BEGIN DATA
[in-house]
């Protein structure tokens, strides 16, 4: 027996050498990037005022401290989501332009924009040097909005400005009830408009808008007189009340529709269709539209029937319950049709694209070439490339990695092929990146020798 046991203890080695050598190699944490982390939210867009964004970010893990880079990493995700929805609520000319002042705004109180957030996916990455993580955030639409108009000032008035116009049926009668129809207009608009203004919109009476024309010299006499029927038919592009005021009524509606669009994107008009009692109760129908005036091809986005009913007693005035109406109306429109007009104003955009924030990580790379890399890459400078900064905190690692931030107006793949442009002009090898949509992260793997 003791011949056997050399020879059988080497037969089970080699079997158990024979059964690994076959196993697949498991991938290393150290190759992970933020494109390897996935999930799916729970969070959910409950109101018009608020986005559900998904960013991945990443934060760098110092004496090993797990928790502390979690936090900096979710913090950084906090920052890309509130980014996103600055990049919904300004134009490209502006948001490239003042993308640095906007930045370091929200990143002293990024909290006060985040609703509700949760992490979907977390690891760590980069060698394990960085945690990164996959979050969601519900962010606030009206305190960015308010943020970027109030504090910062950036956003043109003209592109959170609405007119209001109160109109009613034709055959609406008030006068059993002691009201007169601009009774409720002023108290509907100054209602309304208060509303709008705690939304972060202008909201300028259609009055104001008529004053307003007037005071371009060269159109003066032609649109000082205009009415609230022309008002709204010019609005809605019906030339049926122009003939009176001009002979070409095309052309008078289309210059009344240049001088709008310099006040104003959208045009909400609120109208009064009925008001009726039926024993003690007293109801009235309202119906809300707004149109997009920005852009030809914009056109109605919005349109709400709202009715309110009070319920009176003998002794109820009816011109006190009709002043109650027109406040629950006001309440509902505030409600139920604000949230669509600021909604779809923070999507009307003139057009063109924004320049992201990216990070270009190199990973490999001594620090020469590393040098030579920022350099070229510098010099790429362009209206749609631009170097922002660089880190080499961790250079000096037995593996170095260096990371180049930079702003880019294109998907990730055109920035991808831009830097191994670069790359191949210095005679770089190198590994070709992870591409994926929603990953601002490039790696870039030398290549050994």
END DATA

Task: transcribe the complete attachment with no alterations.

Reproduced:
[in-house]
């Protein structure tokens, strides 16, 4: 027996050498990037005022401290989501332009924009040097909005400005009830408009808008007189009340529709269709539209029937319950049709694209070439490339990695092929990146020798 046991203890080695050598190699944490982390939210867009964004970010893990880079990493995700929805609520000319002042705004109180957030996916990455993580955030639409108009000032008035116009049926009668129809207009608009203004919109009476024309010299006499029927038919592009005021009524509606669009994107008009009692109760129908005036091809986005009913007693005035109406109306429109007009104003955009924030990580790379890399890459400078900064905190690692931030107006793949442009002009090898949509992260793997 003791011949056997050399020879059988080497037969089970080699079997158990024979059964690994076959196993697949498991991938290393150290190759992970933020494109390897996935999930799916729970969070959910409950109101018009608020986005559900998904960013991945990443934060760098110092004496090993797990928790502390979690936090900096979710913090950084906090920052890309509130980014996103600055990049919904300004134009490209502006948001490239003042993308640095906007930045370091929200990143002293990024909290006060985040609703509700949760992490979907977390690891760590980069060698394990960085945690990164996959979050969601519900962010606030009206305190960015308010943020970027109030504090910062950036956003043109003209592109959170609405007119209001109160109109009613034709055959609406008030006068059993002691009201007169601009009774409720002023108290509907100054209602309304208060509303709008705690939304972060202008909201300028259609009055104001008529004053307003007037005071371009060269159109003066032609649109000082205009009415609230022309008002709204010019609005809605019906030339049926122009003939009176001009002979070409095309052309008078289309210059009344240049001088709008310099006040104003959208045009909400609120109208009064009925008001009726039926024993003690007293109801009235309202119906809300707004149109997009920005852009030809914009056109109605919005349109709400709202009715309110009070319920009176003998002794109820009816011109006190009709002043109650027109406040629950006001309440509902505030409600139920604000949230669509600021909604779809923070999507009307003139057009063109924004320049992201990216990070270009190199990973490999001594620090020469590393040098030579920022350099070229510098010099790429362009209206749609631009170097922002660089880190080499961790250079000096037995593996170095260096990371180049930079702003880019294109998907990730055109920035991808831009830097191994670069790359191949210095005679770089190198590994070709992870591409994926929603990953601002490039790696870039030398290549050994």